Wilted Rose Leaves on New Growth

Written by julie christensen
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Wilted Rose Leaves on New Growth
Hybrid roses are more prone to disease problems than are shrub roses. (Jupiterimages/Photos.com/Getty Images)

A variety of problems causes wilted rose leaves on new growth. Look for other symptoms, such as red twig tips, honeydew or spotted leaves to pinpoint the cause. Continue caring for the roses, providing adequate fertiliser and water while evaluating the condition and finding a treatment.


Roses are vulnerable to many diseases that case wilted new leaves. However, most are accompanied by other symptoms. Rose rosette causes wilted or wrinkled new leaves that may be bright red. As the disease progresses, the twigs develop a scraggly witch's broom appearance. The disease has no cure. Destroy the plant before other roses become infected. Fungal cankers invade the plant via injury from hail, cultivation or lawnmowers. The cankers may eventually girdle the plant, causing reduced growth, wilting and dropping leaves and eventual death.

Insect Pests

Many insects, such as aphids, Japanese beetles, leafhoppers and sawflies bother roses. Aphids and leafhoppers suck the juices from the plant, distorting or wilting young leaves. They also secrete honeydew, a sticky substance that attracts ants, on the leaves and stems. Honeydew also leads to black sooty mould. Many beneficial insects prey on aphids and may control them without any additional measures. Squirting the undersides of the leaves with a steady stream of water several times each week dislodges and kills aphids. Insecticidal soaps are relatively safe chemical controls for aphids. Cover the entire leaf surface to coat the insects' bodies. Reapply every few days until control is achieved.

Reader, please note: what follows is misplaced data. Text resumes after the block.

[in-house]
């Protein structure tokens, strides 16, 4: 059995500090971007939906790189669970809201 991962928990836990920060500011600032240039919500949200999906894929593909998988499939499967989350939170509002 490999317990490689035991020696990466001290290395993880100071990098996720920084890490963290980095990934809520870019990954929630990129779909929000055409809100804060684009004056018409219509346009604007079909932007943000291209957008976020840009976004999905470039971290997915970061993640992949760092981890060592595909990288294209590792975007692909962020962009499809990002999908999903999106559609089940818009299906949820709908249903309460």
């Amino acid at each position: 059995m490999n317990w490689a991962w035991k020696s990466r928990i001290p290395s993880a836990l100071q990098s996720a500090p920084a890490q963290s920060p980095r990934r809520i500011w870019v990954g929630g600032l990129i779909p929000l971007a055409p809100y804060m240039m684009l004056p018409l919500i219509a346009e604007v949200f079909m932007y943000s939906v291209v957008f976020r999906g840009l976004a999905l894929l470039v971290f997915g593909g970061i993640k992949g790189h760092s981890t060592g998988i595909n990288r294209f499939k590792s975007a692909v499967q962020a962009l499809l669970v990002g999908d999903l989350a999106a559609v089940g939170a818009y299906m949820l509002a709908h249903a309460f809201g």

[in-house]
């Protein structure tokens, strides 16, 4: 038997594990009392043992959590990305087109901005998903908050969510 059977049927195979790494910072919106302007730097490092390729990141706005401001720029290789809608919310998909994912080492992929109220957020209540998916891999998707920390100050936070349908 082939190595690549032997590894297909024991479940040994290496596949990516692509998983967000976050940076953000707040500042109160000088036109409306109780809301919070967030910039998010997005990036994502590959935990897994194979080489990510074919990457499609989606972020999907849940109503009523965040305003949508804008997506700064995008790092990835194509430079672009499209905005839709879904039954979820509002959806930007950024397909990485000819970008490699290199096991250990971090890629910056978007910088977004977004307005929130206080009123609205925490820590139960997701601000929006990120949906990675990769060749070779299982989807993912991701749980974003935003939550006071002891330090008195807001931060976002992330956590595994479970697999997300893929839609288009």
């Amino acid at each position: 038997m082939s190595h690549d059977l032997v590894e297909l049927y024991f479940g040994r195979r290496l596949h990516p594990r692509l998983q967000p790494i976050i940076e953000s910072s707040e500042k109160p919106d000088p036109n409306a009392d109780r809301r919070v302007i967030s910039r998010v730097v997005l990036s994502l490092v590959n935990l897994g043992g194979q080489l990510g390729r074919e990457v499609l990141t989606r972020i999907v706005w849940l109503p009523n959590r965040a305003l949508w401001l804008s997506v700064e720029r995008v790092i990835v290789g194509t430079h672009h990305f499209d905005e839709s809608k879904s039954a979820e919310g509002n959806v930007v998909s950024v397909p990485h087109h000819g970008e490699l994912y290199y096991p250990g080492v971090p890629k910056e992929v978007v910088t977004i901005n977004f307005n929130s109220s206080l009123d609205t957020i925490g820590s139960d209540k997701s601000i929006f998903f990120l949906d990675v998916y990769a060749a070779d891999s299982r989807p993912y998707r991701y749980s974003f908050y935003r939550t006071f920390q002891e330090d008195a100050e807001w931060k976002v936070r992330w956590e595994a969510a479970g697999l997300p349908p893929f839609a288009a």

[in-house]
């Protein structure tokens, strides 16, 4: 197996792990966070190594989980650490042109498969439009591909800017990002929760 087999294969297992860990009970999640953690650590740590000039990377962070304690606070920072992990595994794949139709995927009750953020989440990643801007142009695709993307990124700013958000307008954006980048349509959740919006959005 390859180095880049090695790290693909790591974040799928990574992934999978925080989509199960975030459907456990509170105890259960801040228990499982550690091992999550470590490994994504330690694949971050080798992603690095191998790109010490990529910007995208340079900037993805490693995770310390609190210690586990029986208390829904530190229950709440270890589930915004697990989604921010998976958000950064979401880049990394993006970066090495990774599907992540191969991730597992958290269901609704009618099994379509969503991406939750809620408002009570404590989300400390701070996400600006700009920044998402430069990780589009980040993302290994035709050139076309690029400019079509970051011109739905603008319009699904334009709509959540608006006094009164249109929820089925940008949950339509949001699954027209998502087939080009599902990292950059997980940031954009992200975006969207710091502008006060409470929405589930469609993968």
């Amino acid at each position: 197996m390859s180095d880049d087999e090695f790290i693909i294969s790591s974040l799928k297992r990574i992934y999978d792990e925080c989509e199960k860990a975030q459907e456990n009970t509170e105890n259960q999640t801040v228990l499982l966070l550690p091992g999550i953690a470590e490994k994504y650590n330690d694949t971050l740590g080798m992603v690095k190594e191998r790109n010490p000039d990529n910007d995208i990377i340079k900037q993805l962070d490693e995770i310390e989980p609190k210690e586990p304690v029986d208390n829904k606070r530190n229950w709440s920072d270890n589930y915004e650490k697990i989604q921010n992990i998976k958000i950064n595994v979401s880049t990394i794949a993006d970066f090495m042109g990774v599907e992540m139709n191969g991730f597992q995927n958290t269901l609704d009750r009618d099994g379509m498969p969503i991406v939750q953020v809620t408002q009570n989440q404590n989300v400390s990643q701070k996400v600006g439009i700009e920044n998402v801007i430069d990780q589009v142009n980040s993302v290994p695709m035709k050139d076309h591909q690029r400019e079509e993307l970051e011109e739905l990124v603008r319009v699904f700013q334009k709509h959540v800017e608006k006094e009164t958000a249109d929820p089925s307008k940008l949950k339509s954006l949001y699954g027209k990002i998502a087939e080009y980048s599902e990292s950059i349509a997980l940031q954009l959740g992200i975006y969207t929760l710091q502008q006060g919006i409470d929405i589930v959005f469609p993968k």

Environmental Factors

Environmental factors are a less likely but possible cause of wilting new leaves. Herbicide injury can cause distorted or yellowed leaves on roses. Very dry or very wet soil also reduces growth or causes young leaves to wilt.

General Recommendations

Do not indiscriminately spray roses with pesticides or fungicides. Instead, take a plant sample to a county extension office for to positively identify the problem. Grow disease-resistant varieties in full sun and well-draining soil. Space roses at least 2 feet apart, depending on the variety, so air freely circulates, reducing disease problems. Fertilise the plants in spring regularly and prune them each winter.

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